Organic, wholesome and lowcarb are buzz words that have become common vocabulary in the growing trend of health-awareness. But while you may be willing to spend double the price on sourcing farm fresh and chemical-free produce, do you pay enough attention on how to cook it; or are you robbing the food of its nutrients? Remember to cook, not kill your food.
[Read: Low Carb Diet]
Steaming, roasting, and poaching are the healthier ways of cooking, so change gear, do more of this. The microwave pressure cooker is a tool that gives you the benefit of cooking healthy: it cuts down on the use of oil and cooking time.
Here are a few more pointers you should keep in mind:
The word "frying" in stir-frying is misleading. In fact, quite contrary to the usual way of "frying", this method uses very little oil. The food is cooked on high heat, quickly, which helps retain most of the nutrients and colour. The key is to stir the food continuously.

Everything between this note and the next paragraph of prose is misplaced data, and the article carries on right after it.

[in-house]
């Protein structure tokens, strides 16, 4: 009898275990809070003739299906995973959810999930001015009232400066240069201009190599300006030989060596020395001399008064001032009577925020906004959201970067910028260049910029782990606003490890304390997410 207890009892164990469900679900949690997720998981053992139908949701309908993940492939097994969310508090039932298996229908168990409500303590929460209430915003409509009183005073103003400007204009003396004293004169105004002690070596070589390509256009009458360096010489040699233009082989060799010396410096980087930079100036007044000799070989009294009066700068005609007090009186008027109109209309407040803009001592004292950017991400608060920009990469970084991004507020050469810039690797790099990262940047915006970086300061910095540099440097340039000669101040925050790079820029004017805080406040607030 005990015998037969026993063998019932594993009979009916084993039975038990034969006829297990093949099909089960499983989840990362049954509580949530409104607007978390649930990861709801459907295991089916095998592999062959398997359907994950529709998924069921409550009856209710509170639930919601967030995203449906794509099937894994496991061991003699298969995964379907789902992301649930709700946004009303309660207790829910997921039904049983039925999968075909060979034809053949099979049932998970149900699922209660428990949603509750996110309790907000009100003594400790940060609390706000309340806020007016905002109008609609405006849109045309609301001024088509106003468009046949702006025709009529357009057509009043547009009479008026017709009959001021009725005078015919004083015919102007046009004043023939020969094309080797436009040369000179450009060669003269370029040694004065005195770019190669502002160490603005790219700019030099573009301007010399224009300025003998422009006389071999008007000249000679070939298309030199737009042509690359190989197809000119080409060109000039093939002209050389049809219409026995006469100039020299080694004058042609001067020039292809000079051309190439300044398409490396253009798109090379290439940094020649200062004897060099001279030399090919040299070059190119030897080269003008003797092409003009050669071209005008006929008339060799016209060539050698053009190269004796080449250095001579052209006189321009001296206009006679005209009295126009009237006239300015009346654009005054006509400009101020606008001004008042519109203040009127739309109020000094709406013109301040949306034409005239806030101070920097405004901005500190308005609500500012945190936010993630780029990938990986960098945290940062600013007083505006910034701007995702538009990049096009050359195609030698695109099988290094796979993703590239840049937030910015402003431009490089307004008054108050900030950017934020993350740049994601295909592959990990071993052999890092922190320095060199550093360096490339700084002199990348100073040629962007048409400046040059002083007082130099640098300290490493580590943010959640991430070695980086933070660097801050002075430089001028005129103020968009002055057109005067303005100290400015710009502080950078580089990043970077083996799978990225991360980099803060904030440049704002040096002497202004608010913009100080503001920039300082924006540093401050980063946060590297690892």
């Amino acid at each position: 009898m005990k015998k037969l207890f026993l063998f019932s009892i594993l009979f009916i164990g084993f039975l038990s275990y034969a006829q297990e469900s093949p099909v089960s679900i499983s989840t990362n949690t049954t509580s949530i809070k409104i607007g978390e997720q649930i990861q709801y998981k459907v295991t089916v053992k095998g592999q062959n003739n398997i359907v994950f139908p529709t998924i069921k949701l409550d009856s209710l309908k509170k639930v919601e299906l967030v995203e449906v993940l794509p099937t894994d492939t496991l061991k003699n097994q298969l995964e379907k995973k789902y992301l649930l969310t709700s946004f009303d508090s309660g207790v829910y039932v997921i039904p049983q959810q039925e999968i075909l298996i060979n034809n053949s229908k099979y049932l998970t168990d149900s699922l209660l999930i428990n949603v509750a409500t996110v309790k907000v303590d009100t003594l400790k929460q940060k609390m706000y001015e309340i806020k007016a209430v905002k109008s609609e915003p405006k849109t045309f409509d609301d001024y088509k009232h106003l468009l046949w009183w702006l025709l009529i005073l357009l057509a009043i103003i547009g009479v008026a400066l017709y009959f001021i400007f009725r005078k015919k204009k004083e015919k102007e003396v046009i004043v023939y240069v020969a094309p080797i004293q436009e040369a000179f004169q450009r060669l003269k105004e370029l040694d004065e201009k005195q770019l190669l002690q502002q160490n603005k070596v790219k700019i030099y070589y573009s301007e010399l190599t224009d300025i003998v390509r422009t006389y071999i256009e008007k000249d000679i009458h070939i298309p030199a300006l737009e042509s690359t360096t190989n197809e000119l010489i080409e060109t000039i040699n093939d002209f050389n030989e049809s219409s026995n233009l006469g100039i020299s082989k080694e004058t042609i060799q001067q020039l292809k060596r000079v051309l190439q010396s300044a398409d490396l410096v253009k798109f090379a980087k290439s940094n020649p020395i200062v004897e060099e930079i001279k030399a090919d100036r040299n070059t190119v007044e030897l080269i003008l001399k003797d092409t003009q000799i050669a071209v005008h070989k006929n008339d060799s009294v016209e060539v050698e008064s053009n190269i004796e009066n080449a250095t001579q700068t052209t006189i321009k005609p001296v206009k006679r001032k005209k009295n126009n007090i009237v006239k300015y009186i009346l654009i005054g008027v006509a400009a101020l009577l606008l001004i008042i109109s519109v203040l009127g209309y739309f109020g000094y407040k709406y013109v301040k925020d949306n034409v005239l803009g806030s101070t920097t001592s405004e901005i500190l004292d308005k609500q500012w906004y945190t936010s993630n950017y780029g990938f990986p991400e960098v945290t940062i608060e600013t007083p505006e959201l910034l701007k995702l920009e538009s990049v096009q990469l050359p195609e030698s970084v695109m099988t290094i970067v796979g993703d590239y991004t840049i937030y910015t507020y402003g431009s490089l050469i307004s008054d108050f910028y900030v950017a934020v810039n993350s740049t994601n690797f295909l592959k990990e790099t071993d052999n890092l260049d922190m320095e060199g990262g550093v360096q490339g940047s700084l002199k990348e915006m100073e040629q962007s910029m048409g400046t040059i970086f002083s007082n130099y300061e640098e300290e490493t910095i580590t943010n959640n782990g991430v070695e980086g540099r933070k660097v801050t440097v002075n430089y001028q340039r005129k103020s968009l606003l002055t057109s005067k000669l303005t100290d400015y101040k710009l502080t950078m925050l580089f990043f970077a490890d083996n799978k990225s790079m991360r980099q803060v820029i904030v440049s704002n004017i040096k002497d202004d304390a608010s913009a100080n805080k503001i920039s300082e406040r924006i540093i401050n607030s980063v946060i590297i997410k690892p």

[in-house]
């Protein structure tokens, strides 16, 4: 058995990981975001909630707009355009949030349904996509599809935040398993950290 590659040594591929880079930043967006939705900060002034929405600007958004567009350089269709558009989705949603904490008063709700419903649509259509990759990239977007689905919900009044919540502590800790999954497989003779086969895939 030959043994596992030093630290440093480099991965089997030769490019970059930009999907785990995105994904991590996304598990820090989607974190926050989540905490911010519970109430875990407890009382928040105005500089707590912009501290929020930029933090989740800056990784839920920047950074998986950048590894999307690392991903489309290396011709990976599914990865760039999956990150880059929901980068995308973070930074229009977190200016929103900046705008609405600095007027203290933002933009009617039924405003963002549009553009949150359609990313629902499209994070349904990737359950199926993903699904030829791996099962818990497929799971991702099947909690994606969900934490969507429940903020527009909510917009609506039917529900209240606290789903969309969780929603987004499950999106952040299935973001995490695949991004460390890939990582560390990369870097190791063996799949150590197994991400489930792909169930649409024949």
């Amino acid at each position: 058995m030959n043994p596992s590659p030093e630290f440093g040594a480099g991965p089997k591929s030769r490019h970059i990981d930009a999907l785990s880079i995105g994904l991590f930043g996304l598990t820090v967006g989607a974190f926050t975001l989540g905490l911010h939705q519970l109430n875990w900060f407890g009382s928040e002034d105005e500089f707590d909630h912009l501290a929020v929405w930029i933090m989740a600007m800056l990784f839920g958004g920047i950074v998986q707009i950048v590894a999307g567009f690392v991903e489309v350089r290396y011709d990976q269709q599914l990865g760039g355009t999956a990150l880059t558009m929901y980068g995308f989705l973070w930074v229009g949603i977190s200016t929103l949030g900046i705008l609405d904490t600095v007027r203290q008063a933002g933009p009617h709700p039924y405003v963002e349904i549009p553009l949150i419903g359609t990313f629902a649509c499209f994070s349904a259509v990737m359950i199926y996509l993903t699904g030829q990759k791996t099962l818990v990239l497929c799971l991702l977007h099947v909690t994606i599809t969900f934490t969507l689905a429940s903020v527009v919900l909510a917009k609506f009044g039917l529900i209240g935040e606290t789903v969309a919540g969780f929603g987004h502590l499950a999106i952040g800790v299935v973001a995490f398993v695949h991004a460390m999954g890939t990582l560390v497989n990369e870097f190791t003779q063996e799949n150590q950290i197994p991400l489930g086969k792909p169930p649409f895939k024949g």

While boiling food is considered to be good, it really is at the bottom of the list because the process results in a major loss of vitamins. However, if you must, allow the water to come to a boil before you add the food.
Making Indian food the healthy way may get to be tricky, but think out of the box. When making pulao, you can steam the vegetables separately and lightly season them with salt and pepper. Mix them in with the rice just before serving. This way you do not fry or boil all the goodness out of them.
[Read: Healthy Indian Food]
If you don't have access to a barbeque or an oven in your home, cook sausages and seekh kebabs by boiling them in just a little water. (You'll be surprised at how well it works; just serve them up with a variety of favourful dips.)
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Inputs received from Good Housekeeping.